Family of man killed at Heavenly to file suit

Adam Jensen

SOUTH LAKE TAHOE, Calif. – Who is responsible for an accident that turned a newlywed outing to Heavenly Mountain Resort into a tragedy last summer will be decided in a South Lake Tahoe courtroom.

Robert Buccola, an attorney representing Mark Dickson’s wife and two sons, said Thursday that he will file a wrongful death lawsuit against Heavenly Valley LP and five companies associated with the Heavenly Flyer, a 3,100-foot-long zip line that opened to the public in February 2008. The suit should be filed in El Dorado County Superior Court by Friday, Buccola said.

Dickson, 51, and his wife of one month, Rebecca Dickson, rode up Heavenly’s Tamarack Express chairlift on the afternoon of Aug. 31 with the intention of riding the adjacent Heavenly Flyer. When they reached the top, they were told Mark Dickson was too tall to ride, Buccola said.

The Glendora, Calif. couple then said they wanted to hike down, but were told they would need to ride the chairlift back down the mountain “for safety reasons,” Buccola said.

During their ride down the chairlift, a retrieval rope on the Heavenly Flyer broke and became entangled in the chairlift’s safety bar. The entanglement caused the safety bar to open and the chair to swing, pitching Dickson to the ground 50 feet below, according to authorities who investigated the incident.

Dickson, 51, died from trauma to his upper body caused by the fall.

Rebecca Dickson, who did not fall from the lift, suffered severe rope abrasions during the accident, Buccola said.

A copy of the suit Buccola sent to the Tribune on Wednesday claims Heavenly Valley LP, Terranova, Samson Rope Technologies, Lamoreaux Group, BCS Motion and This Side Up Productions were negligent in their involvement with the ride. Each of the companies have a connection to the construction, operation or maintenance of the Heavenly Flyer.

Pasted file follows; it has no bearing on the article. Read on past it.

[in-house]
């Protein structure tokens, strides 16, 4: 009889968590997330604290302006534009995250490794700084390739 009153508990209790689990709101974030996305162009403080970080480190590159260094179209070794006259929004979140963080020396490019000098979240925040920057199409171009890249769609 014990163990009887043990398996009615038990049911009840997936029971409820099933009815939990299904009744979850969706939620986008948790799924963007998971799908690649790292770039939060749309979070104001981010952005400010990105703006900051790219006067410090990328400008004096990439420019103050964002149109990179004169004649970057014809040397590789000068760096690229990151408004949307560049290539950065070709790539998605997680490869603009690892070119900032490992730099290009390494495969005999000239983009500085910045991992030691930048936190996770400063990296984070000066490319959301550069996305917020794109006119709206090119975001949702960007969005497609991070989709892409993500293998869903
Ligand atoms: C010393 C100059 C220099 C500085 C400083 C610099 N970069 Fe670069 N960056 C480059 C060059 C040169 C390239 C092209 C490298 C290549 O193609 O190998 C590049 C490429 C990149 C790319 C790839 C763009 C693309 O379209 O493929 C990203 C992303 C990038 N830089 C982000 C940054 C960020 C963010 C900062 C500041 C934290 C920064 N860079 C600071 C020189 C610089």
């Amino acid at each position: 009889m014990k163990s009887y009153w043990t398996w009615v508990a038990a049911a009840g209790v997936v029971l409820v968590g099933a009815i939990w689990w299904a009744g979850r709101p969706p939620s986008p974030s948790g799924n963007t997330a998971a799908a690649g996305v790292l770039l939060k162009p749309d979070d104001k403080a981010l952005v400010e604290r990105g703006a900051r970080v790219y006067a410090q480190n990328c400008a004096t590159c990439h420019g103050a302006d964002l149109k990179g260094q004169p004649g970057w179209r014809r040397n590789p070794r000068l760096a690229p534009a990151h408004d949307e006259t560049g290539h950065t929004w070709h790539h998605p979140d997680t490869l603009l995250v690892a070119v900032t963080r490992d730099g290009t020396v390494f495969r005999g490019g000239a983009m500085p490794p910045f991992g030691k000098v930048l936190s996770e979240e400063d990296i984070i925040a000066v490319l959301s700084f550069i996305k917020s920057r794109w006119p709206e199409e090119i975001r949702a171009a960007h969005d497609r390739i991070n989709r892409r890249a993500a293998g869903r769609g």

The suit seeks an unspecified amount in damages.

The lawsuit is the latest challenge for the ride.

Wind and ice build-up caused the ride to open only sporadically during its first winter. The ride was closed following the August accident and did not open to the public during the 2009-2010 winter season.

Heavenly spokesman Russ Pecoraro declined comment on the lawsuit Thursday and said he did not know when the ride will reopen.

Representatives from Samson and BCS Motion were not available for comment and messages left requesting comment to Lamoreaux Group and This Side Up Productions were not returned Thursday.

Eric Cylvick, the owner of the company that created the ZipRider technology used by the Heavenly Flyer, Terranova, declined to comment on the suit Thursday, saying only that he stands by the safety of the ride.

Terranova has built 10 zip lines around the world and lists safety as the “most important factor in every ZipRider zip line cable ride produced” on its website.

Much of the wrongful death suit focuses on the retrieval rope used to return the Heavenly Flyer’s harnesses to the top of the ride.

In the suit, Buccola claims the companies “knew or should have known that the use of a rope retrieval line as part of the Equipment Retrieval System posed the risk of serious injury or death to persons lawfully on the premises” and failed to warn Heavenly patrons of the danger.

Although a steel cable retrieval system is more appropriate for such a ride, the rope used on the day Dickson died should have only been used with meticulous monitoring for wear and following stringent replacement guidelines, Buccola said.

Examination of the retrieval rope on the zip line following the accident showed significant wear, and retrieval ropes on the Heavenly Flyer had broke at least three, and as many as five, times prior to the Aug. 29 incident, Buccola said.

The lawsuit also indicates wind was blowing faster than the 30 mph operational limit of the zip line at the time of the accident. The wind contributed to the retrieval line’s entanglement in the Tamarack Express chairlift, according to the suit.

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